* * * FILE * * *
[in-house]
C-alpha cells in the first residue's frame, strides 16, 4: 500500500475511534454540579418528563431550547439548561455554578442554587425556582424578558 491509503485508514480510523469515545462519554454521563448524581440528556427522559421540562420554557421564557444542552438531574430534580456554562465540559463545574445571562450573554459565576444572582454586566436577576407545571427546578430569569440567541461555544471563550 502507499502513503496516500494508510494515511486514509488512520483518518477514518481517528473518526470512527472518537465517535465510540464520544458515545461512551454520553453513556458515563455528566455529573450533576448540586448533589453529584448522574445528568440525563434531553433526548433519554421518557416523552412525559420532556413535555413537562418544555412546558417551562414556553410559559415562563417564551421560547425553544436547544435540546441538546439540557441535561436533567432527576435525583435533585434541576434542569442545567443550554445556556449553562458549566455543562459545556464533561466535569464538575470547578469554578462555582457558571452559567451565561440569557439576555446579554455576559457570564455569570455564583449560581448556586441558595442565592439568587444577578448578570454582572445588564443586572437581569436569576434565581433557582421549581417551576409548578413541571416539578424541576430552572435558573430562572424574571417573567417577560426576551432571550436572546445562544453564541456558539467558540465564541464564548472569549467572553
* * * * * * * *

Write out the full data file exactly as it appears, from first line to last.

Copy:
[in-house]
C-alpha cells in the first residue's frame, strides 16, 4: 500500500475511534454540579418528563431550547439548561455554578442554587425556582424578558 491509503485508514480510523469515545462519554454521563448524581440528556427522559421540562420554557421564557444542552438531574430534580456554562465540559463545574445571562450573554459565576444572582454586566436577576407545571427546578430569569440567541461555544471563550 502507499502513503496516500494508510494515511486514509488512520483518518477514518481517528473518526470512527472518537465517535465510540464520544458515545461512551454520553453513556458515563455528566455529573450533576448540586448533589453529584448522574445528568440525563434531553433526548433519554421518557416523552412525559420532556413535555413537562418544555412546558417551562414556553410559559415562563417564551421560547425553544436547544435540546441538546439540557441535561436533567432527576435525583435533585434541576434542569442545567443550554445556556449553562458549566455543562459545556464533561466535569464538575470547578469554578462555582457558571452559567451565561440569557439576555446579554455576559457570564455569570455564583449560581448556586441558595442565592439568587444577578448578570454582572445588564443586572437581569436569576434565581433557582421549581417551576409548578413541571416539578424541576430552572435558573430562572424574571417573567417577560426576551432571550436572546445562544453564541456558539467558540465564541464564548472569549467572553